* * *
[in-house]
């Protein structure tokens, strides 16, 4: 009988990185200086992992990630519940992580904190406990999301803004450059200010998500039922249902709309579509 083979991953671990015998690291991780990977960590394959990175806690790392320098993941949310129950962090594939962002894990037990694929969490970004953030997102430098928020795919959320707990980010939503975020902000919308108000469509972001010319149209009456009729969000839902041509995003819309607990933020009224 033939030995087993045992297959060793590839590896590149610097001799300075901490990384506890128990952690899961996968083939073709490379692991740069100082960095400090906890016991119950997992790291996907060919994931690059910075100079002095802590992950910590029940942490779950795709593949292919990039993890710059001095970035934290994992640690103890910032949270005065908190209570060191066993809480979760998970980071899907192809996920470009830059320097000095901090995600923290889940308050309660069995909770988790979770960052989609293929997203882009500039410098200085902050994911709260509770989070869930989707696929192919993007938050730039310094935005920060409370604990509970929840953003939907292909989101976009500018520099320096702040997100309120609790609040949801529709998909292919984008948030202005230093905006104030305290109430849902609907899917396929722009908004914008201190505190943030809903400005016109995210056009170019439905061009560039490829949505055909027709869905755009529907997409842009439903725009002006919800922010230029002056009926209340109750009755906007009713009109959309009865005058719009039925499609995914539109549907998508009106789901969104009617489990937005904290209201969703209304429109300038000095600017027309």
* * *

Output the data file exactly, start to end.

[in-house]
């Protein structure tokens, strides 16, 4: 009988990185200086992992990630519940992580904190406990999301803004450059200010998500039922249902709309579509 083979991953671990015998690291991780990977960590394959990175806690790392320098993941949310129950962090594939962002894990037990694929969490970004953030997102430098928020795919959320707990980010939503975020902000919308108000469509972001010319149209009456009729969000839902041509995003819309607990933020009224 033939030995087993045992297959060793590839590896590149610097001799300075901490990384506890128990952690899961996968083939073709490379692991740069100082960095400090906890016991119950997992790291996907060919994931690059910075100079002095802590992950910590029940942490779950795709593949292919990039993890710059001095970035934290994992640690103890910032949270005065908190209570060191066993809480979760998970980071899907192809996920470009830059320097000095901090995600923290889940308050309660069995909770988790979770960052989609293929997203882009500039410098200085902050994911709260509770989070869930989707696929192919993007938050730039310094935005920060409370604990509970929840953003939907292909989101976009500018520099320096702040997100309120609790609040949801529709998909292919984008948030202005230093905006104030305290109430849902609907899917396929722009908004914008201190505190943030809903400005016109995210056009170019439905061009560039490829949505055909027709869905755009529907997409842009439903725009002006919800922010230029002056009926209340109750009755906007009713009109959309009865005058719009039925499609995914539109549907998508009106789901969104009617489990937005904290209201969703209304429109300038000095600017027309």